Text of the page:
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How to Succeed as a Trial Lawyer: Arguing Motions and Appeals Persuasively

Level: Advanced
Runtime: 60 minutes
Recorded Date: July 18, 2019
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  • Preparing for oral arguments of motions
  • Drafting and distilling your oral argument to its essence
  • Practicing your oral argument
  • Enhancing your persuasiveness in court
  • Dealing with nerves in court
  • How to answer judges' questions, including those seeking concessions
  • Arguing on appeal, as appellant and as applellee
Runtime: 1 hour
Recorded: July 18, 2019


With these tips, you will enhance your persuasiveness in arguing motions and appeals. This instructional program will demonstrate how to prepare for arguing motions and appeals, how to speak with authority, what documents to bring to the podium and how to use them effectively, how to calm your nerves as you are about to argue, and how to answer tough questions from judges.

By the end of this program, you will learn valuable skills in arguing motions and appeals, including:
  • How to prepare for oral argument of motions and appeals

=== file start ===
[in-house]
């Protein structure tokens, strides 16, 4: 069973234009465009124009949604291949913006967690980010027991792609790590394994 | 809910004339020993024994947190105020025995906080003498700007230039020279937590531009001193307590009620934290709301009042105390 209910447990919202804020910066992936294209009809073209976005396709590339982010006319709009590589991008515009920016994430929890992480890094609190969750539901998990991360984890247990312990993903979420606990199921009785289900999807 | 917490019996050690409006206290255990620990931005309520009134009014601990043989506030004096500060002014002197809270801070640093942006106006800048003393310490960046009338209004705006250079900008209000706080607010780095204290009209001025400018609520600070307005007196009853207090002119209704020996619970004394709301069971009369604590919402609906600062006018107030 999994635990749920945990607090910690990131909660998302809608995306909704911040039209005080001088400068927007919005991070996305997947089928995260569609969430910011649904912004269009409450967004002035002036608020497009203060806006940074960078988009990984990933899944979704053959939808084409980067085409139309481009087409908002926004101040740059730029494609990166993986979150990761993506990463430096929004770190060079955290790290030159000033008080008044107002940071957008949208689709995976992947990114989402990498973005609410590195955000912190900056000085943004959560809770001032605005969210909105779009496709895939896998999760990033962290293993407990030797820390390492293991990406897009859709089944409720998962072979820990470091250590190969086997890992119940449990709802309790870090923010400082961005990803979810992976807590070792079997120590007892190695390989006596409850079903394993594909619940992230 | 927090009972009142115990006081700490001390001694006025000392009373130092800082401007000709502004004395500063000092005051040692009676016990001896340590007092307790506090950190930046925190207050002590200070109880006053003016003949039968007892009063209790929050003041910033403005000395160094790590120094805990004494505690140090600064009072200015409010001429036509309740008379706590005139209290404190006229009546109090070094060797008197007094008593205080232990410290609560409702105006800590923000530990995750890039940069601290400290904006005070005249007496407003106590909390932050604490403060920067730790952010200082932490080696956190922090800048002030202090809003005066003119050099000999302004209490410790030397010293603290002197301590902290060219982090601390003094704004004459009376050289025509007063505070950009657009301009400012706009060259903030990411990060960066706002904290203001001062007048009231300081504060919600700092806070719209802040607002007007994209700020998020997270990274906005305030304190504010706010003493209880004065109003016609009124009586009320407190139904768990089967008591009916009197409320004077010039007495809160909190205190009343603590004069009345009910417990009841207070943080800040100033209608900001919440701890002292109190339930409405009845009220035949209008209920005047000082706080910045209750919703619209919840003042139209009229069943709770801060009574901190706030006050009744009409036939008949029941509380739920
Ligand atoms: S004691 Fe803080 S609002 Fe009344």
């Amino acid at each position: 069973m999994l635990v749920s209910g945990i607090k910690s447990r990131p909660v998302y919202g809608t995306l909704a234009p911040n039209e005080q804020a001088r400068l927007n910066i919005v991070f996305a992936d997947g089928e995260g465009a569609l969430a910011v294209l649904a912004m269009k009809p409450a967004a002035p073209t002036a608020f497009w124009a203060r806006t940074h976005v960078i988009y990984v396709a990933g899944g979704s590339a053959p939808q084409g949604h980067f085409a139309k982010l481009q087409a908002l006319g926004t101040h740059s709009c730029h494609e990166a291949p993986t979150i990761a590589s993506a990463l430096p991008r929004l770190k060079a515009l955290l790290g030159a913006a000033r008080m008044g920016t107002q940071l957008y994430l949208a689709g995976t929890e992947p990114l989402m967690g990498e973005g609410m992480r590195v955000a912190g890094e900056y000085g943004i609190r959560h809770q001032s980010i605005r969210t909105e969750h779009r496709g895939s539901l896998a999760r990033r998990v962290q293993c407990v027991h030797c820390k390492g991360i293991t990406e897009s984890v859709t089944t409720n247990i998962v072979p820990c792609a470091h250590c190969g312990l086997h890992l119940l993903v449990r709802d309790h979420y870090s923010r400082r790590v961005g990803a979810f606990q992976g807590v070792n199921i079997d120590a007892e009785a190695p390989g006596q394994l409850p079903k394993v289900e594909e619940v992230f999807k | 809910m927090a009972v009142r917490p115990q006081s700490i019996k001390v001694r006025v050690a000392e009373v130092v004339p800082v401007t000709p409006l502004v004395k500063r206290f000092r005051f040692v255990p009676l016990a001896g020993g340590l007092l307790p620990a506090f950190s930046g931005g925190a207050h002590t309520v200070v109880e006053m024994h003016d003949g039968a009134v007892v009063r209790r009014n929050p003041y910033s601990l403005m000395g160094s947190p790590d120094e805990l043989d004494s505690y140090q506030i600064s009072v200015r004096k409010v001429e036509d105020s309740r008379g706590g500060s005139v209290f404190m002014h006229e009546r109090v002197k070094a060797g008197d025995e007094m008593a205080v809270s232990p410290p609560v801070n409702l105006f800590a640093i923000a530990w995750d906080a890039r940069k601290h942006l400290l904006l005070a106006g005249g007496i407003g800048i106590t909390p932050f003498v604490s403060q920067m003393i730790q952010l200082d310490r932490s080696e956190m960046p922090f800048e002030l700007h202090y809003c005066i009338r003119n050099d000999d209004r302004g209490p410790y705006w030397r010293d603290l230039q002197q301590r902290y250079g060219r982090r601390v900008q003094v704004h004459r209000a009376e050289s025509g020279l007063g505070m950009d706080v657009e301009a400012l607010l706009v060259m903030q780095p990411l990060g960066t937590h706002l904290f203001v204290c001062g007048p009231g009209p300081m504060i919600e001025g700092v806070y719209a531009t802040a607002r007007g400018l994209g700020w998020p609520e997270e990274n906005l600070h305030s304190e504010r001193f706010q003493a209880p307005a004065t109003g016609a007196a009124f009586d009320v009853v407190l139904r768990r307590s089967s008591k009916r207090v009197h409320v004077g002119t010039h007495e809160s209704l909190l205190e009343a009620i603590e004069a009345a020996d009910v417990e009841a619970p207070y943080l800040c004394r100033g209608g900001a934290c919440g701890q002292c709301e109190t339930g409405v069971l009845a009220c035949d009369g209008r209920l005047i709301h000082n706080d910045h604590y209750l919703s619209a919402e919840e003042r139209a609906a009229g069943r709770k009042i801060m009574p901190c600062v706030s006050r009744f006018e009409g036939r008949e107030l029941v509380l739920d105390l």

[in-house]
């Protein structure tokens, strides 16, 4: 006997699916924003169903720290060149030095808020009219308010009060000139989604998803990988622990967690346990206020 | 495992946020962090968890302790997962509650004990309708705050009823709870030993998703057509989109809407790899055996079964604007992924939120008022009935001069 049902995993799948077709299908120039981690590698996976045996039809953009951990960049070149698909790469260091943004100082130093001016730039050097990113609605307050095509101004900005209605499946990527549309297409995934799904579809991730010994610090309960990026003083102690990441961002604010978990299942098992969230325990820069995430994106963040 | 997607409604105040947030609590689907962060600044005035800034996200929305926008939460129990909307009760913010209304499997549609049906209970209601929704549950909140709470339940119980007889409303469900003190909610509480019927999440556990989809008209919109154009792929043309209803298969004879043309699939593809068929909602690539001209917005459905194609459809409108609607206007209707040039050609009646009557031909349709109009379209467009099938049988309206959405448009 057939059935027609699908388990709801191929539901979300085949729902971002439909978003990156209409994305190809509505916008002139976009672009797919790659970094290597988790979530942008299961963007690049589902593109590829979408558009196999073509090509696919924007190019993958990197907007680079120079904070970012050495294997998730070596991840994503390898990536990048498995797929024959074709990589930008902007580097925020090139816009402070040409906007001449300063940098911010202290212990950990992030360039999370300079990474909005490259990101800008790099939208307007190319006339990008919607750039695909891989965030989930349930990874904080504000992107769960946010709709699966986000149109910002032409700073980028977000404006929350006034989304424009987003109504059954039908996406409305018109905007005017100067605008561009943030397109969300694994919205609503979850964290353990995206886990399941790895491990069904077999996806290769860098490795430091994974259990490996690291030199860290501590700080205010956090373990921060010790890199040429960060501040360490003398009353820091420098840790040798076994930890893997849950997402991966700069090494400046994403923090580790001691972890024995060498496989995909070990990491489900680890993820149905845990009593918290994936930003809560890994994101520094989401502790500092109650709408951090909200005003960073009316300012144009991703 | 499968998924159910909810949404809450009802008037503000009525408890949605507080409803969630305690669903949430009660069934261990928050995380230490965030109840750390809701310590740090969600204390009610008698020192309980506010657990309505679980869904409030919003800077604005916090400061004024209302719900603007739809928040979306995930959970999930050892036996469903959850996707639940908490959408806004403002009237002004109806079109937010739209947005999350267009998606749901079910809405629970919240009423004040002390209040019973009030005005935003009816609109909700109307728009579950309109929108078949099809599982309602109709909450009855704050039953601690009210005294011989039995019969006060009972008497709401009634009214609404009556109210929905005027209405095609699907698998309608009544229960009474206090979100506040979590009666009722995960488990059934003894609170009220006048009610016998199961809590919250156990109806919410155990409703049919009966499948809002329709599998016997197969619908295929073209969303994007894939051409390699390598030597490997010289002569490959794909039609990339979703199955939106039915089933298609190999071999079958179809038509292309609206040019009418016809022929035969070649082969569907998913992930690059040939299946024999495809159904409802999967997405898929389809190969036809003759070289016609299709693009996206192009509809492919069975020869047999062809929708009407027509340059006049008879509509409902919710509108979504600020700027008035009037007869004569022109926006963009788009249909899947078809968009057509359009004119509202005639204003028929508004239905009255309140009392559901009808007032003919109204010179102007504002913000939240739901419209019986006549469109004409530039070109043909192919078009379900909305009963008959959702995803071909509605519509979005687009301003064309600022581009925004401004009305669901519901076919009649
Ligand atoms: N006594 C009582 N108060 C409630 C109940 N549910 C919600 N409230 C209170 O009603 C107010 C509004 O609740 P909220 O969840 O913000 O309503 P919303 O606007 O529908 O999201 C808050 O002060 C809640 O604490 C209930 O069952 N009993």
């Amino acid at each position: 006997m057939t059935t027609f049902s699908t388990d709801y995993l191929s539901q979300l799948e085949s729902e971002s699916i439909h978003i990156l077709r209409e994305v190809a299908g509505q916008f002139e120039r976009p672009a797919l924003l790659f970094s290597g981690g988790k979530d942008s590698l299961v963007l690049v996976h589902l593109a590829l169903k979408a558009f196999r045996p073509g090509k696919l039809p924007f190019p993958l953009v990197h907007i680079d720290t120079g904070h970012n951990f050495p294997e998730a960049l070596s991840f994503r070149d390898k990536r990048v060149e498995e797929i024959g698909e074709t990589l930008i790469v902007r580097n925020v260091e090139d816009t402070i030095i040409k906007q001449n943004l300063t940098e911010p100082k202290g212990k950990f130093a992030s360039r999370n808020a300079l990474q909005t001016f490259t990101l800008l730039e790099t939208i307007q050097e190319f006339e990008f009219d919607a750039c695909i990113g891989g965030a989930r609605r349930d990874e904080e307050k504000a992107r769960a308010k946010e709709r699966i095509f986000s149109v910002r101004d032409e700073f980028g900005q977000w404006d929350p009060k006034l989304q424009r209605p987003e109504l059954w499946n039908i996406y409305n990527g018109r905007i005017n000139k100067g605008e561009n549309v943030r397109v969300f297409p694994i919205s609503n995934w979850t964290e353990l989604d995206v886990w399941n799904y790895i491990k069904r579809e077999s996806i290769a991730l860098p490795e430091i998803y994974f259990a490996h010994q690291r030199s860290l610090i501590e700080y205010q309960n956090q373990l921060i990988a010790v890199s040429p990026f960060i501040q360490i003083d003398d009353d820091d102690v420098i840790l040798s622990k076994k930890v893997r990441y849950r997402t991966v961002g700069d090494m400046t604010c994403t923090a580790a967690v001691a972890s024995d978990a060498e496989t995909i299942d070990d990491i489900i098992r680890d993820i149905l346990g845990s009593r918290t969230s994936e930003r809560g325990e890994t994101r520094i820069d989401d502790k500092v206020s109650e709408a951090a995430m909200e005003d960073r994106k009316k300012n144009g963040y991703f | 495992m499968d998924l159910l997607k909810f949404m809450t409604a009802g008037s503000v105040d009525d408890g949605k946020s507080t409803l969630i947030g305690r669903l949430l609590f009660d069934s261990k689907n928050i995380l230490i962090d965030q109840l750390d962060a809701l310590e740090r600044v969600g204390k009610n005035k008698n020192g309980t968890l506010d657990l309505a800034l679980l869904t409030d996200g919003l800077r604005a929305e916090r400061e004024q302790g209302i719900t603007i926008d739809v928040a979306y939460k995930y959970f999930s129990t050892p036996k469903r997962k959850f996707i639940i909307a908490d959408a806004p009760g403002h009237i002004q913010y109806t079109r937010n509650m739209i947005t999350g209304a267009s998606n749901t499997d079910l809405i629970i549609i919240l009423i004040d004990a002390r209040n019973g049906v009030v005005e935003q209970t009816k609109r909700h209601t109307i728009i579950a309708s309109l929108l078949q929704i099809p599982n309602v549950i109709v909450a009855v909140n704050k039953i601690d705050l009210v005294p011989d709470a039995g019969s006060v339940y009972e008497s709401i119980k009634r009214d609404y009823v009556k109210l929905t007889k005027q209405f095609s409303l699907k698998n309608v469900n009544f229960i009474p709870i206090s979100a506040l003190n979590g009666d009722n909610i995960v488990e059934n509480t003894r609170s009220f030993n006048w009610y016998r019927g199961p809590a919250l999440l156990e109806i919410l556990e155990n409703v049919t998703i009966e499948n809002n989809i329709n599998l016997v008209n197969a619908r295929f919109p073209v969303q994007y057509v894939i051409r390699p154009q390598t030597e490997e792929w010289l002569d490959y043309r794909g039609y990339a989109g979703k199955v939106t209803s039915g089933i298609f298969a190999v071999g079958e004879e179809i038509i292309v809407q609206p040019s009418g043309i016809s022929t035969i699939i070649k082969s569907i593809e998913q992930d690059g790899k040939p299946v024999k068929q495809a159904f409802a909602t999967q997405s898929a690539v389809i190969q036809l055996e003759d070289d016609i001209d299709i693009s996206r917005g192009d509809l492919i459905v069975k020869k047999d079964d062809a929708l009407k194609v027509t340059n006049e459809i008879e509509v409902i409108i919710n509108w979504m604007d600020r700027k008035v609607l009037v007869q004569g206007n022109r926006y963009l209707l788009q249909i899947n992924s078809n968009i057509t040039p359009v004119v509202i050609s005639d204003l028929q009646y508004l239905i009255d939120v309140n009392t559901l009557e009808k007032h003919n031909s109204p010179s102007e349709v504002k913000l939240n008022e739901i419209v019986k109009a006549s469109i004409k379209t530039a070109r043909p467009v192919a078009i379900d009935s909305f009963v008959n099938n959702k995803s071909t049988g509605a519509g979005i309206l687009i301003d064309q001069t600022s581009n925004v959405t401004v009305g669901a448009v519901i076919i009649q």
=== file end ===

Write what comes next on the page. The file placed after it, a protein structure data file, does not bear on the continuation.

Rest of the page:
• How to answer judges' questions at oral argument
  • How to avoid common pitfalls at oral argument
This program was recorded on July 18th, 2019.

Provided By

American Bar Association
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Stewart I Edelstein

Clinical Visiting Lecturer in Law
Yale Law School

Stewart Edelstein lives in Stockbridge with his wife, Lynn. He has been a trial lawyer for 40 years. He is the author of two books, Dubious Doublets: A Delightful Compendium of Unlikely Word Pairs of Common Origin, from Aardvark/Porcelain to Zodiac/Whiskey (John Wiley & Sons, Inc.) and How to Succeed as a Trial Lawyer (American Bar Association), as well as numerous articles in professional journals for lawyers. He is on the board of the Stockbridge Land Trust and of the Literacy Network of Southern Berkshire and has served on boards of the Greater Bridgeport Symphony Orchestra and the Fairfield Historical Society.

He is a graduate of Oberlin College (1970) and Cornell Law School (1973). He taught at Yale Law School for 20 years, and in the Spring of 2015, he taught his first OLLI course on etymology. He is a graduate of Oberlin College and Cornell Law School, where he was on the moot court team. At Stanford Law School, he completed the Advanced Course in Trial Advocacy, and at Harvard Law School, he completed the Teacher Training Program, both under the auspices of the National Institute for Trial Advocacy.

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